Northern Prairie Wildlife Research Center
A very common prairie denizen, bastard toadflax will win no floral beauty contests, but is of interest because the species is our only representative of an entire plant family. The plant is widely distributed, being found from the Cascade Mountains to Maine and south to Georgia and Texas.
A mature plant of bastard toadflax is only about six inches tall. Numerous clusters (umbels) of white flowers top the stems. Each five-lobed flower is only about three-sixteenths of an inch long. The oblong leaves are about an inch long.
The stems of this perennial plant arise at intervals from horizontal underground rhizomes to form small clones. The rhizomes also may produce adventitious roots that can, in concert with a fungus, produce button-like structures called haustoria. Each haustorium may fold around the root or rhizome of a host plant and penetrate it to absorb its nutrients. Fringed sage and northern wheatgrass are known hosts. The plant seems to reach greatest abundance in heavily grazed pastures in our area. Though small, the fruits have a sweet taste and were consumed by native Americans during times of want.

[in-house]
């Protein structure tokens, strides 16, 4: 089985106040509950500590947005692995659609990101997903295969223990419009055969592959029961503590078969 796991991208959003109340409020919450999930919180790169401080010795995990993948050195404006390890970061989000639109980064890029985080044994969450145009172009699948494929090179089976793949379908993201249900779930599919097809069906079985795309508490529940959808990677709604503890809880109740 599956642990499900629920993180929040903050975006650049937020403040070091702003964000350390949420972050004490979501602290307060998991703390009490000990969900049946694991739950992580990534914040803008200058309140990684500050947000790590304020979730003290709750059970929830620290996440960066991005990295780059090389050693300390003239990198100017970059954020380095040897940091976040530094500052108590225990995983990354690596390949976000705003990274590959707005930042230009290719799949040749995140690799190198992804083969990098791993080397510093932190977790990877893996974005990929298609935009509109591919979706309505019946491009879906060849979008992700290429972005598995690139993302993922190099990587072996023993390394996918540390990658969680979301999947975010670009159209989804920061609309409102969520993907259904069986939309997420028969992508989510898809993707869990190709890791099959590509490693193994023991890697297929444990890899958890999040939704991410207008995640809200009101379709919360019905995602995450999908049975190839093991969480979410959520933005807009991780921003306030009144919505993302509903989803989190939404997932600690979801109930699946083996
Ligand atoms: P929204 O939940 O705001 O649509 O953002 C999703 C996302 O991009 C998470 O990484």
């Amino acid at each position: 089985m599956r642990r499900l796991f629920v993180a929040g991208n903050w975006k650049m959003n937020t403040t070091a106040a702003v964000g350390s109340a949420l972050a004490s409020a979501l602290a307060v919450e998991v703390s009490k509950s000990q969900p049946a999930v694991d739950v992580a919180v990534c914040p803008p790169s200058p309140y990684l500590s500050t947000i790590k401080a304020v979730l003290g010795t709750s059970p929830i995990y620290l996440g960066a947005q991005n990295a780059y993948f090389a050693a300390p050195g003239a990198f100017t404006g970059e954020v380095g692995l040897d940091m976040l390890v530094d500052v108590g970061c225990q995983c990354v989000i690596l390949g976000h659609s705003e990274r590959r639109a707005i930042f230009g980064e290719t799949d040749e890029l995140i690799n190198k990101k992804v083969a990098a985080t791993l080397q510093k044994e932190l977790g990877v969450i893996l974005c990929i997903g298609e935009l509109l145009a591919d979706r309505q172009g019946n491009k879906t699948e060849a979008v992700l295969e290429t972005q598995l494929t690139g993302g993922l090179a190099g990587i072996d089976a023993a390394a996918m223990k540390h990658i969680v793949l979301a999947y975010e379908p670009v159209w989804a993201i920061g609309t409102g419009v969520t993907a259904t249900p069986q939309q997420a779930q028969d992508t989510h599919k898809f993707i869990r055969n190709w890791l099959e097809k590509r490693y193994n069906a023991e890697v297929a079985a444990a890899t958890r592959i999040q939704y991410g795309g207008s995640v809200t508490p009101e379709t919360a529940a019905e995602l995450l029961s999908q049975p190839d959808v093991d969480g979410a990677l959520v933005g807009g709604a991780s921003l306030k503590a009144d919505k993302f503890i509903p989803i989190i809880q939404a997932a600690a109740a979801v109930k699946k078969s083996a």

Bastard toadflax belongs to the sandalwood family (Santalaceae), which is chiefly tropical. In addition to herbs, the family contains shrubs and also the trees whose fragrant wood is used to manufacture footwear in the East Indies. The generic name Comandra was compounded from the Greek words kome, "hair," and aner, "man" in allusion to the hairs that attach the flower lobes to the anthers or male reproductive organs. As with many plants, bastard toadflax was first described by the renowned Swedish naturalist and father of modern plant taxonomy Carl von Linne (Linnaeus) in his Species Plantarum of 1753.